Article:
Federal Government Per Diem Rates
issues briefs and talking points

AH&LA supports efforts to ensure federal per diem rates are fair to the lodging industry.

SUMMARY

Each year, the U.S. General Services Administration (GSA) sets the maximum daily rate at which federal travelers will be reimbursed for lodging, meals, and incidental expenses while on official business for the federal government, known as a per diem rate.

Federal travelers are allowed to stay at properties above per diem, but will only be reimbursed up to the rate; any charges above the per diem are paid out of pocket by the employee. Many properties rely on the federal travel market for a significant portion of their business. An increase or decrease of only a few dollars a night will have a tremendous impact on their bottom line.

AH&LA works with GSA to ensure fair rates for the lodging industry as well as respecting the need of the federal government to conservatively spend taxpayer money. AH&LA also regularly works with the partner state associations and individual members on per diem issues.

STATUS

GSA announced per diem rates for Fiscal Year 2010 (FY2010) on August 24, 2009, with the new rates becoming effective on October 1, 2009.   The new rates take effect on October 1, 2009, and run through September 30, 2010.

The complete FY2010 (and FY2009) federal per diem rates can be viewed on the Internet at the GSA's Website, www.gsa.gov/perdiem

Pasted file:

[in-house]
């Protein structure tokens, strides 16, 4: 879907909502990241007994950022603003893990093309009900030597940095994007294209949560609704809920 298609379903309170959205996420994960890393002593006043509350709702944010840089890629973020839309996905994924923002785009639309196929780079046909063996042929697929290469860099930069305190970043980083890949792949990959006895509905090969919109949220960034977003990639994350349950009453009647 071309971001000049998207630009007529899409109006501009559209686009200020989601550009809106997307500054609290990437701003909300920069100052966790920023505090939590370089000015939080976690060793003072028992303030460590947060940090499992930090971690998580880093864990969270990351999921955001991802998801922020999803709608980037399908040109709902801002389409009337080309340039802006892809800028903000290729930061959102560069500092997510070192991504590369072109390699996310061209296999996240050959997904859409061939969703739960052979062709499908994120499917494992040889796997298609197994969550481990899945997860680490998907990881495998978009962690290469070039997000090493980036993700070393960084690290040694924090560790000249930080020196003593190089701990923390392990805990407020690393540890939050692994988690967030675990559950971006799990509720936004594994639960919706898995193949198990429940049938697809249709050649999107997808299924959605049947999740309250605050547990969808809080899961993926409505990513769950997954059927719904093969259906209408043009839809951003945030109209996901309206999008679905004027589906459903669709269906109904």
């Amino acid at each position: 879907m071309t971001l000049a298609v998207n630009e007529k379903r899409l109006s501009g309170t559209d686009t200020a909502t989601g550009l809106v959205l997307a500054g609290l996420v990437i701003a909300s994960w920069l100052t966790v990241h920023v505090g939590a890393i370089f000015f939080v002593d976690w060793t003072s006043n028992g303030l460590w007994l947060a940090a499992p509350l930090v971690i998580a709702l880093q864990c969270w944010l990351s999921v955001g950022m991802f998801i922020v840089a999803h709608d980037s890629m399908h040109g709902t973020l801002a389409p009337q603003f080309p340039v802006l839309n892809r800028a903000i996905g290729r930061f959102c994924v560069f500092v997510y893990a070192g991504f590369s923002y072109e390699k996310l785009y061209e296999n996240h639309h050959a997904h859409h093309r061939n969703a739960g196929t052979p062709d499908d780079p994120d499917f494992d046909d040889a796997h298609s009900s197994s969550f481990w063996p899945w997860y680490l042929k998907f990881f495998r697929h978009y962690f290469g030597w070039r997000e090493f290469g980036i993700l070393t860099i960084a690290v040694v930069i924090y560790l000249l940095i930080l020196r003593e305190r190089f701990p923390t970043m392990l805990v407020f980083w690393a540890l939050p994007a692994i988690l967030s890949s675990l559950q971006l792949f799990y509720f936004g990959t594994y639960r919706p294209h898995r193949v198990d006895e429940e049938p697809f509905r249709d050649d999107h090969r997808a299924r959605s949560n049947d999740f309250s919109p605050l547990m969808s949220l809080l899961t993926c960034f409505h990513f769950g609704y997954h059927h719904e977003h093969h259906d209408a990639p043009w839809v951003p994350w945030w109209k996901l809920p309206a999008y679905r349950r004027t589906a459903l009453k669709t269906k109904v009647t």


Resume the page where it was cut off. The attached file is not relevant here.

Highlights of the FY2010 per diem rates (from Federal Times):

  • Six of the top 10 federal travel destinations — Washington, New York, Dallas, Atlanta, Chicago and Boston — will see lower hotel per diems for at least part of next year, according to GSA's new FY2010 per diem rates.
  • Maximum per diems for Manhattan hotels will drop $76, to $209 per night, between January and March. They will drop $35 per night in Boston, to $168, between November and March. And travelers to Washington will be reimbursed $229 for a night — a $4 drop — in September and October.
  • Cy Greenridge, GSA’s per diem program manager, said at a June conference in San Antonio, Texas, that falling hotel rates would likely result in lower hotel per diems in 2010 or 2011.
  • Despite the nation’s economic downturn, many metropolitan areas saw an increase or no change in per diem lodging rates, according to GSA. San Francisco hotel per diems, for example, will increase by $7 to $192 in October 2009 and September 2010, and increase $2 to $192 from November 2009 to August 2010. Los Angeles, San Diego, Denver and Huntsville, Ala., will see an increase or no change in hotel per diems.
  • Some cities won’t see consistent declines throughout the year. For example, Washington rates will be higher between March 2010 and August 2010 than they were the previous year.

On occasion, AH&LA works with PSA's and local lodging communities to seek mid-year adjustments to per diem rates. For example, in past years AH&LA has worked with the Ohio Hotel & Lodging Association to pursue a successful review of the rate for Cincinnati, Ohio.  As a result of AH&LA and Ohio H&LA’s work in 2006-07, GSA officially announced an increase for Cincinnati from $86 to $103.  AH&LA can offer advice to its members on the procedures their government guests must undertake to alter the rate, since only government employees can initiate any requests for change from GSA.  This September 2008 AH&LA Advisory lists a number of ideas that hoteliers can undertake to seek per diem adjustments.

AH&LA will continue to work with GSA to ensure fair rates for the lodging industry as well as respecting the need of the federal government to conservatively spend taxpayer money.


For more information, contact Kevin Maher, AH&LA senior vice president for Governmental Affairs, at (202) 289-3147, kmaher@ahla.com.

(Updated August 2009)